'Good evening major, my name is Muybridge and here is the answer to the letter you sent my wife.'
London is good to its perverts and, in the case of Eadweard Muybridge, its cuckolded murderers, too. Muybridge (1830- 1904) is celebrated at Tate Britain until 16 January 2011 with an excellent exhibition which has only one flaw: the fêted photographer is more showman than artist. If anything, with his frame-by-frame photographs of a (clothed) woman leaping over a stool, a cockatoo on the wing or the famous flying horse, he's a pioneering filmmaker.
Amid the equine flights of fancy there are pictures of semi-clad men running, wrestling and performing acrobatics but the exhibition is shy about Muybridge's women models, including Catherine Aimer, Kate Larrigan and Blanche Epler, a particular favourite. They're pictured - naked - stepping across wet stones, walking downstairs (apparently an inspiration for Marcel Duchamp's Nude Descending a Staircase, No 2), acting coy ('Ashamed'), getting into bed or putting their feet up for a smoke (it probably was a tiring day in the studio).
As you leave, a final caption is desperate to make a case for Muybridge's fascination with capturing falling water: in this case being tipped over one nude woman by another. There has to be a feeling that, salesman that he was, Muybridge knew his market, even if it was only him.
Beyond Tate Britain, Muybridge is currently being celebrated in his birthplace, Kingston upon Thames. It reminds me of the Royal Borough of Kensington and Chelsea's meticulous commemoration of another 19th-century photographer at the lovely Leighton House almost a decade ago.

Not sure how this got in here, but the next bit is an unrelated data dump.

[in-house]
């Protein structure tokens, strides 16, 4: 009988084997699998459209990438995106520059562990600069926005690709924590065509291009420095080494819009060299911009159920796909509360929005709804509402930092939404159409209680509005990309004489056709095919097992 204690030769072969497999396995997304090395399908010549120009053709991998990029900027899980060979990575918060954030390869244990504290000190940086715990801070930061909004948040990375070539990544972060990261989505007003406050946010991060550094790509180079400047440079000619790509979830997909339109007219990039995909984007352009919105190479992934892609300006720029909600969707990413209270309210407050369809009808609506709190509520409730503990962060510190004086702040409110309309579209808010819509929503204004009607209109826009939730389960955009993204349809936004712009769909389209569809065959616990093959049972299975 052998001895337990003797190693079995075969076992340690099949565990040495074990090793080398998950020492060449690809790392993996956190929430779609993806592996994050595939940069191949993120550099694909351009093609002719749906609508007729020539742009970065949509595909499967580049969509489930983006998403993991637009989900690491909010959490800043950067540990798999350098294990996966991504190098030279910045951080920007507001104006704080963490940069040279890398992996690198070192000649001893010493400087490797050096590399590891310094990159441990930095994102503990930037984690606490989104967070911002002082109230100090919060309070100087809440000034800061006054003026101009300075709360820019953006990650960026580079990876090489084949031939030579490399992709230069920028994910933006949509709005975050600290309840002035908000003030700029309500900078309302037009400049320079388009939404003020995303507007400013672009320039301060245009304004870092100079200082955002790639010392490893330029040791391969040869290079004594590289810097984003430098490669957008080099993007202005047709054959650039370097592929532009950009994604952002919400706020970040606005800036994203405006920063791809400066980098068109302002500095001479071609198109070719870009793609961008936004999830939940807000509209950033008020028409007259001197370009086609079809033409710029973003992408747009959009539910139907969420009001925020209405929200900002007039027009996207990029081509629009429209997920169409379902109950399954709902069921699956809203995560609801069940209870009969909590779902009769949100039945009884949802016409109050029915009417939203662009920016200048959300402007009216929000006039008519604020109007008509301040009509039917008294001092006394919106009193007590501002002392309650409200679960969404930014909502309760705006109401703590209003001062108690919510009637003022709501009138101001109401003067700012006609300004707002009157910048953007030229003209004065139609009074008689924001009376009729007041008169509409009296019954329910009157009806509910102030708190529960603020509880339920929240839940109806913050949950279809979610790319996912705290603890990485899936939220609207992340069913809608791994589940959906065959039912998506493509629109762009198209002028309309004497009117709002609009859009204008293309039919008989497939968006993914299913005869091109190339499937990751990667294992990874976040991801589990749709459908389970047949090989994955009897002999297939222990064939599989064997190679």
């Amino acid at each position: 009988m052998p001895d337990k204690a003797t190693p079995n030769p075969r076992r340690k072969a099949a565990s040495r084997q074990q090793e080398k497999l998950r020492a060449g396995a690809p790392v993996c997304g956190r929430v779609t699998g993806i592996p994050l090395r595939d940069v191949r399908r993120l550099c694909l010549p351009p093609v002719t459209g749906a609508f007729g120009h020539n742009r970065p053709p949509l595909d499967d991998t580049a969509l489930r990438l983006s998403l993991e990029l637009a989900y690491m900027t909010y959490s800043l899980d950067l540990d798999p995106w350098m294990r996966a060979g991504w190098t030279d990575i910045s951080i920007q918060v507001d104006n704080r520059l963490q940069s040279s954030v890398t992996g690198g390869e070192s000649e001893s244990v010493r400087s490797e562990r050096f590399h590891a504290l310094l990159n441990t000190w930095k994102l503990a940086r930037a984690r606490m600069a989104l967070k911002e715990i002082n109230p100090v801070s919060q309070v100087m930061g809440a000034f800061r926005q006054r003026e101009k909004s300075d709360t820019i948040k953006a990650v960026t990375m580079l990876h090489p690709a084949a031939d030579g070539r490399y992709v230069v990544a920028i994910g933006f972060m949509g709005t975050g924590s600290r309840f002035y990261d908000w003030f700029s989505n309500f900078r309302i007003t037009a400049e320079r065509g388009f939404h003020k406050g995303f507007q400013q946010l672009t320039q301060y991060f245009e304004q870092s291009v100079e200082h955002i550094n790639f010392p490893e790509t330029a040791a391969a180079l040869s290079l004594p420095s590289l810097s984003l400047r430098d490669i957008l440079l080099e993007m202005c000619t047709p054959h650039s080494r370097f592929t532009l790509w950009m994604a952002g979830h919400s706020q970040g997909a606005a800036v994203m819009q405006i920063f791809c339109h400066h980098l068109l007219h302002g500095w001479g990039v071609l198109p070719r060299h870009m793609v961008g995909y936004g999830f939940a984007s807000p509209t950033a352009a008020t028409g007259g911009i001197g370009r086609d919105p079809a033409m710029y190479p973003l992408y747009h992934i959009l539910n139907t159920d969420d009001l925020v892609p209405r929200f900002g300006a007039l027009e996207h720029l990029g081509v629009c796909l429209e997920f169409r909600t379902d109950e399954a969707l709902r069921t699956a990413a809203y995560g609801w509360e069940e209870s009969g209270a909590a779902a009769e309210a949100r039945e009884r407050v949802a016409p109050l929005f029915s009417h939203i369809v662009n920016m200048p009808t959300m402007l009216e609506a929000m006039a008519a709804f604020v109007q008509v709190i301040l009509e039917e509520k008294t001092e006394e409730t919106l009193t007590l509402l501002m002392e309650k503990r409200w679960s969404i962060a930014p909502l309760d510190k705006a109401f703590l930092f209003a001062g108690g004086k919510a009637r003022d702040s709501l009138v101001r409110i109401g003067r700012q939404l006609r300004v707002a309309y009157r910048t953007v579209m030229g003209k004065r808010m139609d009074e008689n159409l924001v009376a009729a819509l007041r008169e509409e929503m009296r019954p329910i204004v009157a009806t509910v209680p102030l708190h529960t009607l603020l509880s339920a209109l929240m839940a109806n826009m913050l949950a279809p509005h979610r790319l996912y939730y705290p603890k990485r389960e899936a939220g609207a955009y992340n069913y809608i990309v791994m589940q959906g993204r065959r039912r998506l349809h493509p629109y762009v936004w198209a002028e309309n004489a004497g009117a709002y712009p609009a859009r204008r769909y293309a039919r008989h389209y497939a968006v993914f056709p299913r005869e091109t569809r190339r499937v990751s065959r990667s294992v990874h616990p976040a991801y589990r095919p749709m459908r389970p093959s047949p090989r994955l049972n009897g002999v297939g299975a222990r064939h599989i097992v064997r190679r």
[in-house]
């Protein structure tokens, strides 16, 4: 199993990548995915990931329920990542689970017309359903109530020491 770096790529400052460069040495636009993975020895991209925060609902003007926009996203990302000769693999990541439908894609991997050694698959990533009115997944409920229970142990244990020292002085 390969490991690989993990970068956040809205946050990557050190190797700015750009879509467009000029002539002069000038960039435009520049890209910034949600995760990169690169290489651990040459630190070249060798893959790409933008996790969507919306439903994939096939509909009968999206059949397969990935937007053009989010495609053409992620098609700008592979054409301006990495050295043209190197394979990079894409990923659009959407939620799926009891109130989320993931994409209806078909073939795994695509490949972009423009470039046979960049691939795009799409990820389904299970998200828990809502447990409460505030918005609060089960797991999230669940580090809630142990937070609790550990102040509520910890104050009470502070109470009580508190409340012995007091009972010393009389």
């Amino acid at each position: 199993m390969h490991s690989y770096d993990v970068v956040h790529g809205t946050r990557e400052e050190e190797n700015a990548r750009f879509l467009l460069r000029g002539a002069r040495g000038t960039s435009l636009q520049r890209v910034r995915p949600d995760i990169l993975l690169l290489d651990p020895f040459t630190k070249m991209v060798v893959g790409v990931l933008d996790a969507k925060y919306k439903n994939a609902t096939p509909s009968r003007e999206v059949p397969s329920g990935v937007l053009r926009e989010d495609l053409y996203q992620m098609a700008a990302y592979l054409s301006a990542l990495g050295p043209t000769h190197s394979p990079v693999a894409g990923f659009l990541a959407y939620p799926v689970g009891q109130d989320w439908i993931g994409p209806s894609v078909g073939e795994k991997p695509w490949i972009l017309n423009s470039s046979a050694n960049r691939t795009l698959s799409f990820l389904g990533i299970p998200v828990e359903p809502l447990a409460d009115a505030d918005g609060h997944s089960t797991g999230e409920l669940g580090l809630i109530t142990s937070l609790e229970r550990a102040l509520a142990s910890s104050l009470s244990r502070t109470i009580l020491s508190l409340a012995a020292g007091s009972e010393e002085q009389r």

Edward Linley Sambourne (1844-1910) was Punch's chief cartoonist who, under the pretence of needing images upon which to base his drawings - perhaps like those claiming to advance science and photography - accumulated an impressive portfolio of naked women in all sorts of mundane poses. His many models included 16-year-old Kate Manning, sisters Hetty and Lily Pettigrew, Ethel Warwick, Kate Derben, her Kennington neighbour Mrs Madge King, 'M Reid' - another favourite - and Maud Easton, of whom the most erotically charged photos were taken.
Sambourne's photo Maid sleeping in the top room at 18 Stafford Terrace (detail, pictured) would not have gone amiss in Tate Modern's recent mishit, Exposed: Voyeurism, Surveillance & the Camera, and may have been a better fit than most of the more well-known images crowbarred into that exhibition's flimsy theses. By 1905, Sambourne eschewed models for covert snaps of local schoolgirls - taken with a camera which took pictures at a right angle to the direction in which it was pointed.
- The quote at the top is said to have been spoken by Muybridge moments before he shot his young wife's lover, Major Harry Larkins. Muybridge was acquitted of murder.